11. The resistive random access memory (RRAM) cell according to claim 10, wherein the semiconductive, non-ferroelectric perovskite material is chosen from the group consisting of: niobium (Nb) doped strontium titanate (SrTiO), chromium (Cr) doped strontium titanate (SrTiO), ruthenium (Ru) doped strontium titanate (SrTiO) and combinations thereof.
12. The resistive random access memory (RRAM) cell according to claim 1 further comprising a top contact, wherein the top contact is disposed on the top side of the second electrode only.
13. The resistive random access memory (RRAM) cell according to claim 12 further comprising an insulating layer disposed on the top side of the resistive material and the first electrode.
14. The resistive random access memory (RRAM) cell according to claim 1 further comprising a bottom contact, wherein the bottom contact is electrically connected to the first electrode.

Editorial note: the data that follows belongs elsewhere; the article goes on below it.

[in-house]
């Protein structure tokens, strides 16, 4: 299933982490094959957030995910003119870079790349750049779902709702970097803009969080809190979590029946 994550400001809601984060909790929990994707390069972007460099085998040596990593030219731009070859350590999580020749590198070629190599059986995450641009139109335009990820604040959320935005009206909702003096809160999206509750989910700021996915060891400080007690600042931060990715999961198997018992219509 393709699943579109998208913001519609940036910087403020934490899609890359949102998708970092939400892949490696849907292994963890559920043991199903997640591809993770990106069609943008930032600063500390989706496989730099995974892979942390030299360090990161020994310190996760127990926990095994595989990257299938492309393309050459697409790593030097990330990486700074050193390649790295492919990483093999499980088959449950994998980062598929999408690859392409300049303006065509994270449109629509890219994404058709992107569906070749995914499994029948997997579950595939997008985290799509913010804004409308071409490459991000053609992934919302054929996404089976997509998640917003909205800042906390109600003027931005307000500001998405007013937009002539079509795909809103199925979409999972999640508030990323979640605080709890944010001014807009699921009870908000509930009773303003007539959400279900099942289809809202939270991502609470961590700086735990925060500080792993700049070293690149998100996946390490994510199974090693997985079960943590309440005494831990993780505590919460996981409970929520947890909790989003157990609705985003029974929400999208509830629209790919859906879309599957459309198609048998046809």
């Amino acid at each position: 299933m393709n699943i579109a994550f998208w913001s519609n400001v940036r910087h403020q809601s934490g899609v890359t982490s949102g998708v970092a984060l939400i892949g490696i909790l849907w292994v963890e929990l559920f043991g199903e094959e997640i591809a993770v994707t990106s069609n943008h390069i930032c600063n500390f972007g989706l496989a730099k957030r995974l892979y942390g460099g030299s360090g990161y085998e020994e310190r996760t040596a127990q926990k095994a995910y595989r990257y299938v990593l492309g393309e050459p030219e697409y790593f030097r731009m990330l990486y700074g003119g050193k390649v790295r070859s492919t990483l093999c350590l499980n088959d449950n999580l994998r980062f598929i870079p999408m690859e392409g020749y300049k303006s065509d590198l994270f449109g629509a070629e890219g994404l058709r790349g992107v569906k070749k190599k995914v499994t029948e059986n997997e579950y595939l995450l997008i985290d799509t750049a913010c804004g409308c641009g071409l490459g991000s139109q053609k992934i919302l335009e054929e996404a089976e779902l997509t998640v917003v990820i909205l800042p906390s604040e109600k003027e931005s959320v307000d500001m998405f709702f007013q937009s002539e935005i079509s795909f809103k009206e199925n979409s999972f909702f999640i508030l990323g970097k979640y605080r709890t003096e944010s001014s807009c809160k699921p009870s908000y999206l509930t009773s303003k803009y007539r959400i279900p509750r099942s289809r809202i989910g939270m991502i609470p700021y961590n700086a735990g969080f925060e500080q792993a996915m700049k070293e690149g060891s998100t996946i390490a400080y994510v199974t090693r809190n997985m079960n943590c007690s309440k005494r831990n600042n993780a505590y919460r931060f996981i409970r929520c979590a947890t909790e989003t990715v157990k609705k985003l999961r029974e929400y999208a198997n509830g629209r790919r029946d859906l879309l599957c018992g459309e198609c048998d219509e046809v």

15. A resistive random access memory (RRAM) device comprising:
a resistive random access memory (RRAM) cell comprising:
a first electrode having a bottom portion, a continuous side portion and a top portion, the bottom portion and the continuous side portion having an outer surface and an inner surface;
a resistive material having a bottom portion, a continuous side portion and a top portion, the bottom portion and the continuous side portion having an outer surface and an inner surface;
a second electrode having a bottom portion, a top portion and an outer surface;
a bottom contact, electrically connected to the first electrode; and
a top contact, electrically connected to the second electrode,
wherein the outer surface of the resistive material contacts the inner surface of the first electrode; and
a transistor,
wherein the resistive random access memory (RRAM) cell is electrically coupled to the transistor via the bottom contact of the resistive random access memory (RRAM) cell.
16. The resistive random access memory (RRAM) device according to claim 15, wherein the inner surface of the resistive material contacts the outer surface of the second electrode.